Performance Art

Installation view of Kjartansson’s Take Me Here by the Dishwasher: Memorial for a Marriage. Photograph: Tristan Fewings/ Getty Images, courtesy of the artist, Luhring Augustine New York and i8 gallery Reykjavik

Feature imageInstallation view of Kjartansson’s Take Me Here by the Dishwasher: Memorial for a Marriage. Photograph: Tristan Fewings/ Getty Images, courtesy of the artist, Luhring Augustine New York and i8 gallery Reykjavik

5 Most Provacative Works of Performance Art

Performance art consists of presenting actions by the artist or other participants. It is usually demonstrated in public exhibitions or documented on video. Over the decades, performance art has emerged as a genre of its own in which art is produced and presented in real time. Although performance in visual arts dates back to futurist productions and cabaret in the early 20th century, the term “performance art” became widely used in the 1970s, coinciding with the Fluxus movement and the emergence of conceptual art. 

Mona Hatoum Performance Still 1985–95  Tate© Mona Hatoum​
Mona Hatoum Performance Still 1985–95 Tate © Mona Hatoum

Performance art aims to expand the range of what is considered art. As such, the genre has been simultaneously celebrated and criticized for its exploration of societal norms and ability to evoke visceral responses from audiences. Here are some of the most provocative pieces of performance art.

Meat Joy, Carolee Schneemann (1964)

Meat Joy is one of Carolee Schneemann’s best-known works. As a radical artist, Schneemann dealt with feminist themes, such as the objectification of women, taboos surrounding the female body, and human suffering. She obsessively documented her work, inviting photographers and filmmakers to every performance. Her work also lives on in notes, sketches, and scores from the performances.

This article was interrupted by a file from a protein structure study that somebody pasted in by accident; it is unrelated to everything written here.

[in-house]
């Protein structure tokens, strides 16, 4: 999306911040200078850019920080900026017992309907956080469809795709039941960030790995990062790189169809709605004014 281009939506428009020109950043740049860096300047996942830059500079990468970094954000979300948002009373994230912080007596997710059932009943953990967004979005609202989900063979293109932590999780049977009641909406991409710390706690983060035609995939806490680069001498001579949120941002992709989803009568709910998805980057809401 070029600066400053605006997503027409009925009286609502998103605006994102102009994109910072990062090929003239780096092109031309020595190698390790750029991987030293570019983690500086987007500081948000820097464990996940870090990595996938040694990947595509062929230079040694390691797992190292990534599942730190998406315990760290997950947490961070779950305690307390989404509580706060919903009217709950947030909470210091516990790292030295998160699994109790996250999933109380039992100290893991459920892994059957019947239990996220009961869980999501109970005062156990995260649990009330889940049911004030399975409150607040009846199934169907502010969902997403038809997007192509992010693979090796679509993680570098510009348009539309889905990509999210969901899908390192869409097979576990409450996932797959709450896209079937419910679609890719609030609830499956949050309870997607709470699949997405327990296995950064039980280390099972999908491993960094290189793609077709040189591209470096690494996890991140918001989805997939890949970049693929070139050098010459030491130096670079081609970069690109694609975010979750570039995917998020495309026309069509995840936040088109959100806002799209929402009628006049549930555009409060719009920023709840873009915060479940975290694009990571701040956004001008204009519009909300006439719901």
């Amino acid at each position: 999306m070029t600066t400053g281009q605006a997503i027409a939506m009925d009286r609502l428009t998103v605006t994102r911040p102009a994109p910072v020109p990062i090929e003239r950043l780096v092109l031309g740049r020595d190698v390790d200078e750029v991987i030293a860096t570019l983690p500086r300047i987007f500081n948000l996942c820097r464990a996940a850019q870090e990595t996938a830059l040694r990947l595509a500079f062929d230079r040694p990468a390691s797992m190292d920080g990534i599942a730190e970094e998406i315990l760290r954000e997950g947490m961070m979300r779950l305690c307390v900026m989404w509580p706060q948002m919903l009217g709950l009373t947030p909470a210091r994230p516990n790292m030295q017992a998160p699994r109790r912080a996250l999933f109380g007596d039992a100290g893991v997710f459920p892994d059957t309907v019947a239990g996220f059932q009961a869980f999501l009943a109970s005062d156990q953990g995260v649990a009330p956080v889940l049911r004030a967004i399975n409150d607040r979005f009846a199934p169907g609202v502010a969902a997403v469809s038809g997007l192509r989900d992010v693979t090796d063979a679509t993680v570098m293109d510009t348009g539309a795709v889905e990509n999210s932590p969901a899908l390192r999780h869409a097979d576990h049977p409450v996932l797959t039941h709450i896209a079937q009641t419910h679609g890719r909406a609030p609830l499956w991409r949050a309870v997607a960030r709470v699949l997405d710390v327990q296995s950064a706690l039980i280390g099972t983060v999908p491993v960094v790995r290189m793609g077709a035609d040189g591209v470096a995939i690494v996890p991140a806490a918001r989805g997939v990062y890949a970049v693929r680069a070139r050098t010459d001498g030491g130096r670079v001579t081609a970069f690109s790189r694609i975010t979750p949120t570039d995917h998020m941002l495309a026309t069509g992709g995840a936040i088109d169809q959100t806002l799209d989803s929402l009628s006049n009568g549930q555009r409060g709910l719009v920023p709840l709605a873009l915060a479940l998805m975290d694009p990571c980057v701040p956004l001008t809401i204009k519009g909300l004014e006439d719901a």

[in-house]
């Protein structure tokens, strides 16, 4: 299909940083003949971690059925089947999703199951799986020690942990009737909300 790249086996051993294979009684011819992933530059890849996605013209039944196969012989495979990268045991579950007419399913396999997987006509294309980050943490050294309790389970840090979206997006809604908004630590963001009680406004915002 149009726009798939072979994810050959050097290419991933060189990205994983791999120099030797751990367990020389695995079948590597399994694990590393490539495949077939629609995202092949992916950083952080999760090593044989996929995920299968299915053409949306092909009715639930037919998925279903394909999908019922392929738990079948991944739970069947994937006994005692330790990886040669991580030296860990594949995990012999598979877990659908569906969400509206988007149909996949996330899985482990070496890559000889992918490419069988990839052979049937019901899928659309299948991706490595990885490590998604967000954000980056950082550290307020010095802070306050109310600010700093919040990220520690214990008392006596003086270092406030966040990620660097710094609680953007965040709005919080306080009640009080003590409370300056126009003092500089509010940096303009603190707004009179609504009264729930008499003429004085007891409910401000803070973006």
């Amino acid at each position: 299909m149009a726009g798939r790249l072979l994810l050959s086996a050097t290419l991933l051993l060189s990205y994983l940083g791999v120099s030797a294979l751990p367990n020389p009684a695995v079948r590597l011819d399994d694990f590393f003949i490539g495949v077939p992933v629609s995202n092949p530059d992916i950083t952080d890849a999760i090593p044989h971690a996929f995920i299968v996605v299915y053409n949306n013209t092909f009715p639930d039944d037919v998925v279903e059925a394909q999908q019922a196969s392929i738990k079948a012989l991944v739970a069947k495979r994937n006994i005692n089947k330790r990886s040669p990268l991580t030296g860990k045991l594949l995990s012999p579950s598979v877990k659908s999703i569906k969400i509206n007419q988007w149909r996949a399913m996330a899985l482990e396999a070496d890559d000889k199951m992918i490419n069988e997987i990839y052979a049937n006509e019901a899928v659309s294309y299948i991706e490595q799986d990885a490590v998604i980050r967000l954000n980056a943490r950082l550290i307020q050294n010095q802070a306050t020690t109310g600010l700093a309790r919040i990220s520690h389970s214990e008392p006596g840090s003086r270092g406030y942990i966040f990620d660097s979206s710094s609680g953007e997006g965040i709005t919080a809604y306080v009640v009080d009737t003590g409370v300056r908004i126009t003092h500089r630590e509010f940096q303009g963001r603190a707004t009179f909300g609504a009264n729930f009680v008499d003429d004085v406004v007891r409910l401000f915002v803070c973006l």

Meat Joy relies on the concept of “kinetic theater,” in which Shneemann placed her body into her work, simultaneously performing the roles of image and image-maker. The piece featured eight performers, including the artist herself, covered in paint and surrounded by paper and paintbrushes. They crawl and writhe on a sheet of plastic while embracing and grasping for raw meat and fish.

Meat Joy explored the transformation of social dynamics and the rawness of sexuality. What happens when cultural taboos surrounding nudity and sex are lifted? The reactions to the performance were so extreme that one enraged audience member allegedly tried to strangle Schneemann. Thus, the piece achieved its goal of challenging expectations and performance art’s overarching goal of inducing a reaction.

Rhythm 0, Marina Abramović (1974)

Marina Abramović is undoubtedly one of the most well-known and influential performance artists. Her work consists of body art and endurance art, exploring the limits of the body and the possibilities of the mind. Rhythm 0 is her most famous and controversial work, capturing the themes of her style.

In 1974, she produced Rhythm 0 to explore the relationship between performer and audience and her own endurance. She invited participants to do anything they desired to her for six hours. On a table next to her were 72 objects, including a gun with a single bullet and knives. There were also harmless objects like a rose, a feather, honey, and olive oil. 

During the third hour, all of her clothes were cut off, and her body was subjected to multiple sexual attacks and violence. After the six hours were up, she began walking towards the audience. They all ran away to escape the confrontation. The truth of humanity and objectification of the female body is unraveled in this piece. What would people do if there were no consequences?

The Reincarnation of Saint Orlan, Orlan (1990-1995)

Orlan is a French artist known for using medicine and biotechnology in her performance art to question modern society. Her most notable work is her ongoing performance art series, The Reincarnation of Saint Orlan, which began in 1990. This piece documented her nine plastic surgeries to explore themes of identity, beauty, and the relationship between the body and technology.